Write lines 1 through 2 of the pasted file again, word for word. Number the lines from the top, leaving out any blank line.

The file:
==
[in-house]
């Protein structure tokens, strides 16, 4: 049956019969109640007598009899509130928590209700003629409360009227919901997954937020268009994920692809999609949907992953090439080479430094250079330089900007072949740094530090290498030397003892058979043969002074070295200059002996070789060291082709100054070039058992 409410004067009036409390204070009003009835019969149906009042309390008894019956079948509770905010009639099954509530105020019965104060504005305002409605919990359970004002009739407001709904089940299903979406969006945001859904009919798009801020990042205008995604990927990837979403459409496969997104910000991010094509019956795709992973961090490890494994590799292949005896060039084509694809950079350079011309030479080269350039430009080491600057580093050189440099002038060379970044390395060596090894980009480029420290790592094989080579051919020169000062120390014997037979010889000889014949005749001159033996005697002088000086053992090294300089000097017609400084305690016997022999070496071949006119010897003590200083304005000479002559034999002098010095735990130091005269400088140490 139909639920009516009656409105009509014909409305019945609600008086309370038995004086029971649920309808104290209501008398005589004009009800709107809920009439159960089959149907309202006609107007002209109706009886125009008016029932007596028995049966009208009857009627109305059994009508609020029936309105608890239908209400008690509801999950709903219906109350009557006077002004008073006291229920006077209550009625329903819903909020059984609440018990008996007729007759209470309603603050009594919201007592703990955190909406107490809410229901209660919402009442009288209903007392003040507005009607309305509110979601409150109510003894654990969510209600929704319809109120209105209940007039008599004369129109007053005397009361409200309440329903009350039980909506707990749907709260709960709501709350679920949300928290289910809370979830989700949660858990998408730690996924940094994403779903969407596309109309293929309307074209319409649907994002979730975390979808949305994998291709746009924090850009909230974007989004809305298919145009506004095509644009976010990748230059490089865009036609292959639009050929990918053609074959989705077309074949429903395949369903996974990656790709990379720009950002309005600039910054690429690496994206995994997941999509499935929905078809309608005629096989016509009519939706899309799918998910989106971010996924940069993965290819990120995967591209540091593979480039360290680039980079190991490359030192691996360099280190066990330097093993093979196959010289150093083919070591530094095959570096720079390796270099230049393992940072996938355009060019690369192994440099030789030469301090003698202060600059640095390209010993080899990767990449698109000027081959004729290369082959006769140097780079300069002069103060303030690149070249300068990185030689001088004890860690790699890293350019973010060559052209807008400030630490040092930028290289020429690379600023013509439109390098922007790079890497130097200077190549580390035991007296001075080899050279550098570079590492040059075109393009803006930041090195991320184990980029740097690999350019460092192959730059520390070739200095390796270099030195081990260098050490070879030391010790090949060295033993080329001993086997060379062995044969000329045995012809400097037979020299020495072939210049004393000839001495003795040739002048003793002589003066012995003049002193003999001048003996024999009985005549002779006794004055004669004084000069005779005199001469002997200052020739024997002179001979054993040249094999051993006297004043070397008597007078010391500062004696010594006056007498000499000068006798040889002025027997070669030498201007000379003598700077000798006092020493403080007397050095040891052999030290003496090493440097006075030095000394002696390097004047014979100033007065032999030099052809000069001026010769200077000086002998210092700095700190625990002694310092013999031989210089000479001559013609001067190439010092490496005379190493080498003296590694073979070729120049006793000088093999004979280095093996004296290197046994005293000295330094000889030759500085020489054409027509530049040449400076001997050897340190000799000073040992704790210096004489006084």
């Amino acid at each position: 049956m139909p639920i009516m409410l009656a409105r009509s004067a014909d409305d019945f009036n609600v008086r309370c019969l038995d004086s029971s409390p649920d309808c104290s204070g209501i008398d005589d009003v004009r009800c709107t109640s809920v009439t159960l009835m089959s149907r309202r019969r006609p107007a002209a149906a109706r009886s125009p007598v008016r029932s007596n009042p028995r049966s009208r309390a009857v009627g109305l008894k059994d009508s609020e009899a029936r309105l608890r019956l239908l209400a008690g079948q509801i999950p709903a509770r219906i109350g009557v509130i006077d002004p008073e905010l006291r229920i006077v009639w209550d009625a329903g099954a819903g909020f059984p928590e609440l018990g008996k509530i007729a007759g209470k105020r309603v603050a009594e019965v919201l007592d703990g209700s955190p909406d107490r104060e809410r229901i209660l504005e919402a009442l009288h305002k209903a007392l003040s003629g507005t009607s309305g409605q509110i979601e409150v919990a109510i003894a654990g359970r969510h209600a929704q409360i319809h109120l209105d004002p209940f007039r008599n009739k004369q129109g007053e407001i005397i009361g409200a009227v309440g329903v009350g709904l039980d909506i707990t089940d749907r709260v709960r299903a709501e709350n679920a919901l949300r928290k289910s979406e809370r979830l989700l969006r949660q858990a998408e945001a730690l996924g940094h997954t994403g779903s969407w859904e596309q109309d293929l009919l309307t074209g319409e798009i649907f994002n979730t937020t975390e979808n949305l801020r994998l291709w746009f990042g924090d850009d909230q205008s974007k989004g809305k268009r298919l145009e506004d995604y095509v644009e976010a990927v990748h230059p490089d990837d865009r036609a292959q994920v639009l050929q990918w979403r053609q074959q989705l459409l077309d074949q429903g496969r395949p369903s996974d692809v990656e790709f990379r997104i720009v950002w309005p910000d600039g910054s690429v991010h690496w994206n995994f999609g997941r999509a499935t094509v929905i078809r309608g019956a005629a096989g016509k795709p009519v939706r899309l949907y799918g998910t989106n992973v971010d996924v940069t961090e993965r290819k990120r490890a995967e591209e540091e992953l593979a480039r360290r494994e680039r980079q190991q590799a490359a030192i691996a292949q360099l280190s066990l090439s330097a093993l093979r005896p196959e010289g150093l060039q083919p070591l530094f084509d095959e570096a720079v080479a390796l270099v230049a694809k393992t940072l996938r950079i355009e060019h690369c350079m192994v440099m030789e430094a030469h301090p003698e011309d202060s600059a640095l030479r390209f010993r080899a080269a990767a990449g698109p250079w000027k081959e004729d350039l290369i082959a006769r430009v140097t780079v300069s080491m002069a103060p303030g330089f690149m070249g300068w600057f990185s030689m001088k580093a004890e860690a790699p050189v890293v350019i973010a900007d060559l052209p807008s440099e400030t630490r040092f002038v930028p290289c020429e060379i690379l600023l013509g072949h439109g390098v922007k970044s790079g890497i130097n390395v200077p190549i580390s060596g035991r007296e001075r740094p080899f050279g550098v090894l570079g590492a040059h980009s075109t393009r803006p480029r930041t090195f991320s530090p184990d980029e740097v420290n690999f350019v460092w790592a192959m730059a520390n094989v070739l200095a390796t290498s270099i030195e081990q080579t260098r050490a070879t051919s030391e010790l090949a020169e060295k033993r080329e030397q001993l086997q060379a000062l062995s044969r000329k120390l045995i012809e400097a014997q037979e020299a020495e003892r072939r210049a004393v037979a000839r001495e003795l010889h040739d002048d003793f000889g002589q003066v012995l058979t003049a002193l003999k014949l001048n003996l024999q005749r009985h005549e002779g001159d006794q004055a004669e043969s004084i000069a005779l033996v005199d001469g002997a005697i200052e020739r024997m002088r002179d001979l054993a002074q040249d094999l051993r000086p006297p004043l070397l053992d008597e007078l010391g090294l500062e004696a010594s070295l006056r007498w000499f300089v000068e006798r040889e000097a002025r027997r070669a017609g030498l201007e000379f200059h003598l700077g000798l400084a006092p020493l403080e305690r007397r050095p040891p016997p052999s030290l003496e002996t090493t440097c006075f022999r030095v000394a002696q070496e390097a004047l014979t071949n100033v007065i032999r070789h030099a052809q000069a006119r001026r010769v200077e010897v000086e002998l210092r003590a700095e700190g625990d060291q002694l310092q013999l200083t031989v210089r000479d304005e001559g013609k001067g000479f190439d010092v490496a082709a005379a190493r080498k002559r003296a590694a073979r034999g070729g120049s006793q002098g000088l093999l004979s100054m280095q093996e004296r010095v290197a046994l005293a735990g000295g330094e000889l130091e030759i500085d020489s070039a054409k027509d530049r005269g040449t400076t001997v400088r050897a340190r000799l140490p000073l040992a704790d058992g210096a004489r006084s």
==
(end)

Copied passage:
[in-house]
């Protein structure tokens, strides 16, 4: 049956019969109640007598009899509130928590209700003629409360009227919901997954937020268009994920692809999609949907992953090439080479430094250079330089900007072949740094530090290498030397003892058979043969002074070295200059002996070789060291082709100054070039058992 409410004067009036409390204070009003009835019969149906009042309390008894019956079948509770905010009639099954509530105020019965104060504005305002409605919990359970004002009739407001709904089940299903979406969006945001859904009919798009801020990042205008995604990927990837979403459409496969997104910000991010094509019956795709992973961090490890494994590799292949005896060039084509694809950079350079011309030479080269350039430009080491600057580093050189440099002038060379970044390395060596090894980009480029420290790592094989080579051919020169000062120390014997037979010889000889014949005749001159033996005697002088000086053992090294300089000097017609400084305690016997022999070496071949006119010897003590200083304005000479002559034999002098010095735990130091005269400088140490 139909639920009516009656409105009509014909409305019945609600008086309370038995004086029971649920309808104290209501008398005589004009009800709107809920009439159960089959149907309202006609107007002209109706009886125009008016029932007596028995049966009208009857009627109305059994009508609020029936309105608890239908209400008690509801999950709903219906109350009557006077002004008073006291229920006077209550009625329903819903909020059984609440018990008996007729007759209470309603603050009594919201007592703990955190909406107490809410229901209660919402009442009288209903007392003040507005009607309305509110979601409150109510003894654990969510209600929704319809109120209105209940007039008599004369129109007053005397009361409200309440329903009350039980909506707990749907709260709960709501709350679920949300928290289910809370979830989700949660858990998408730690996924940094994403779903969407596309109309293929309307074209319409649907994002979730975390979808949305994998291709746009924090850009909230974007989004809305298919145009506004095509644009976010990748230059490089865009036609292959639009050929990918053609074959989705077309074949429903395949369903996974990656790709990379720009950002309005600039910054690429690496994206995994997941999509499935929905078809309608005629096989016509009519939706899309799918998910989106971010996924940069993965290819990120995967591209540091593979480039360290680039980079190991490359030192691996360099280190066990330097093993093979196959010289150093083919070591530094095959570096720079390796270099230049393992940072996938355009060019690369192994440099030789030469301090003698202060600059640095390209010993080899990767990449698109000027081959004729290369082959006769140097780079300069002069103060303030690149070249300068990185030689001088004890860690790699890293350019973010060559052209807008400030630490040092930028290289020429690379600023013509439109390098922007790079890497130097200077190549580390035991007296001075080899050279550098570079590492040059075109393009803006930041090195991320184990980029740097690999350019460092192959730059520390070739200095390796270099030195081990260098050490070879030391010790090949060295033993080329001993086997060379062995044969000329045995012809400097037979020299020495072939210049004393000839001495003795040739002048003793002589003066012995003049002193003999001048003996024999009985005549002779006794004055004669004084000069005779005199001469002997200052020739024997002179001979054993040249094999051993006297004043070397008597007078010391500062004696010594006056007498000499000068006798040889002025027997070669030498201007000379003598700077000798006092020493403080007397050095040891052999030290003496090493440097006075030095000394002696390097004047014979100033007065032999030099052809000069001026010769200077000086002998210092700095700190625990002694310092013999031989210089000479001559013609001067190439010092490496005379190493080498003296590694073979070729120049006793000088093999004979280095093996004296290197046994005293000295330094000889030759500085020489054409027509530049040449400076001997050897340190000799000073040992704790210096004489006084």